Not till I was much older in my late 20s. For many years I didn’t want to be “stuck” in a kitchen. It wasn’t until I went raw vegan for three months and realized how crafting foods was very much a science [that] I began to love to prepare food for myself, friends and family. It was no longer about being “stuck.” I wanted to cook to heal myself and those around me. What appeals to you most about it? Like I said above, the healing aspect of food. It really can be a person’s poison or medicine. I also love the stories told about and around foods. It has brought me closer to my aunts and other women. Lots of secrets/stories are shared in a kitchen; it’s a magical place to be. It’s super-empowering.

What are your thoughts on the word “foodie?” Love it, hate it, do you prefer another?

Mixed. I don’t like it because it seems so bougie and at times used in a very arrogant manner. When it’s used to describe someone who has and likes to try different types of food then I am OK with it. Everyone deserves to eat good healthy delicious food, not just snobs.

What’s your favorite place to eat in SA?

In people’s homes. I love to cook and I love when other people cook, to be in different kitchens sharing and learning. I prefer it over [going to] restaurants. When I go out I like to go to Vegeria and Señor Veggie.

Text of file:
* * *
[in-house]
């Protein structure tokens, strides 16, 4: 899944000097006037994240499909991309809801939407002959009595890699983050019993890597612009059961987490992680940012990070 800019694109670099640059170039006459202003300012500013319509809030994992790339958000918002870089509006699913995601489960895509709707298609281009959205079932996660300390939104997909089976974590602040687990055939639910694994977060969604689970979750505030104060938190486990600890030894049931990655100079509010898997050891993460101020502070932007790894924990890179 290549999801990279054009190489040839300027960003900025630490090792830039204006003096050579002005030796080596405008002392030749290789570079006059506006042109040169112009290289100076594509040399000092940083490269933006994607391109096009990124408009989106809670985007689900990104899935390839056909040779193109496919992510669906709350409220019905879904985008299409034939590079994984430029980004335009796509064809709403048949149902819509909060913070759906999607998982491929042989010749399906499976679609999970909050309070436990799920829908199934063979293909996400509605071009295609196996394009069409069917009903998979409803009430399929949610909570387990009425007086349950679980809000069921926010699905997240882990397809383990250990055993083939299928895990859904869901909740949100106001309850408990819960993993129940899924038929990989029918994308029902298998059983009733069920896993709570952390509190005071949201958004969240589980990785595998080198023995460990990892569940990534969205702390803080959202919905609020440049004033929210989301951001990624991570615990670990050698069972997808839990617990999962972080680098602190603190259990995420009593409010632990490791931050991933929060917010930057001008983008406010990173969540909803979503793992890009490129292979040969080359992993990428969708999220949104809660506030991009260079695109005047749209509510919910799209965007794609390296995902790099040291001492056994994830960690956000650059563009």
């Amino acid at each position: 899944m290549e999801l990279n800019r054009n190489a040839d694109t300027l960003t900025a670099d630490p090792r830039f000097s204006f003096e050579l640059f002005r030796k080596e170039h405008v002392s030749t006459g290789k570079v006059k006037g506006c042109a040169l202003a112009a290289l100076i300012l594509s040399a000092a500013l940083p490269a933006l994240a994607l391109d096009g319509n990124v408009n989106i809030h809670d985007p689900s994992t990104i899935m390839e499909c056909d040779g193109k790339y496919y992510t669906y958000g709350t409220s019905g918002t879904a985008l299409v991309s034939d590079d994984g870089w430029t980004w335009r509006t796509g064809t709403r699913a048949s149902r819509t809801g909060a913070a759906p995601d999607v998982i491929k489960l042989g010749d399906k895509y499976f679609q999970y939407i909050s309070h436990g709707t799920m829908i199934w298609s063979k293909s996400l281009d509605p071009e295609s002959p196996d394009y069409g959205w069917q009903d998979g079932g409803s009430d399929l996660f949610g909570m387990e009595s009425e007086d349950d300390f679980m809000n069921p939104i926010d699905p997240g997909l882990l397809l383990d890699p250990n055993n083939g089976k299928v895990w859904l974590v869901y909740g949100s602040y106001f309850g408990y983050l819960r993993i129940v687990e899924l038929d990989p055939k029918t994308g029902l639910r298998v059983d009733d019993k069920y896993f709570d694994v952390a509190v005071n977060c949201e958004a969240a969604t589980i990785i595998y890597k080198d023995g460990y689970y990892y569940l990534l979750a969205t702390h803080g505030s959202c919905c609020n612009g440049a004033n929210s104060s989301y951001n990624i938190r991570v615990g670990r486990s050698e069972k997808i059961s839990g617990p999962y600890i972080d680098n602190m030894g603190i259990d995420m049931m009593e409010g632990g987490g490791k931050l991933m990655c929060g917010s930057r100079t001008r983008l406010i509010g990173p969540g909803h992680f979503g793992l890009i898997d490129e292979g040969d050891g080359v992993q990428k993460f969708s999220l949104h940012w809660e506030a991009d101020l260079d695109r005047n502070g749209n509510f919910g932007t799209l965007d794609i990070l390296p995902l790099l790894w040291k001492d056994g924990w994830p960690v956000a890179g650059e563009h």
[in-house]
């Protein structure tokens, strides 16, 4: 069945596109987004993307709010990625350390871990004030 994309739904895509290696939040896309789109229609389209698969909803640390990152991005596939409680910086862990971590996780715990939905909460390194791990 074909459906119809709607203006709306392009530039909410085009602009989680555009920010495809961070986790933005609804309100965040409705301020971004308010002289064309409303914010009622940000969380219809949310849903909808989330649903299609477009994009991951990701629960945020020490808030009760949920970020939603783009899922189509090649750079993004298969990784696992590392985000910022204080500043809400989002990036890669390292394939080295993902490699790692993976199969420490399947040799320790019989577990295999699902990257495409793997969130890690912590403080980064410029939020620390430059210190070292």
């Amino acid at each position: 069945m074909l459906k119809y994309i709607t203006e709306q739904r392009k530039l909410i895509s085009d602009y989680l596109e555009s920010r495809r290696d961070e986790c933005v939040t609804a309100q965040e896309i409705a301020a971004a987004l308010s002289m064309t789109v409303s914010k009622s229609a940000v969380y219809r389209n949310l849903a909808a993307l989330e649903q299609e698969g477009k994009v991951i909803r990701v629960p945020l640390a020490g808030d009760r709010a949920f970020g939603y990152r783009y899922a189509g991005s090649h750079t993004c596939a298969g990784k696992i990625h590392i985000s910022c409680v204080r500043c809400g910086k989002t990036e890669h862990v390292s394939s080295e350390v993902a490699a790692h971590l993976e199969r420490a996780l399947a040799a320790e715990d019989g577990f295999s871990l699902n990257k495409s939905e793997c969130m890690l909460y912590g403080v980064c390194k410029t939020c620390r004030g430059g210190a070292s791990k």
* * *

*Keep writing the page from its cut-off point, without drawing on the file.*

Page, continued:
Where do you do the bulk of your grocery shopping?

Depends [on] what I am making. I go to the farmers markets, Sprouts, Trader Joe’s, Ali Baba and other small Asian markets in town.

What’s your go-to home-cooked meal?

I am super-simple when it comes to how I eat so my go-to meal normally is brown rice pasta topped with sautéed greens, fresh tomatoes, garlic, basil, sea salt and olive oil.

What does the city need more of to expand as a culinary destination?

I think it needs the people of SA to be more curious and demand more options and higher quality [goods] without being super-expensive. San Antonio can be so laid-back and I love that, but when you go to the West or East coast people are hustling to [own] a restaurant and [they] have to [serve] really good food because there is so much competition. You can’t offer a mediocre product or you will go out of business.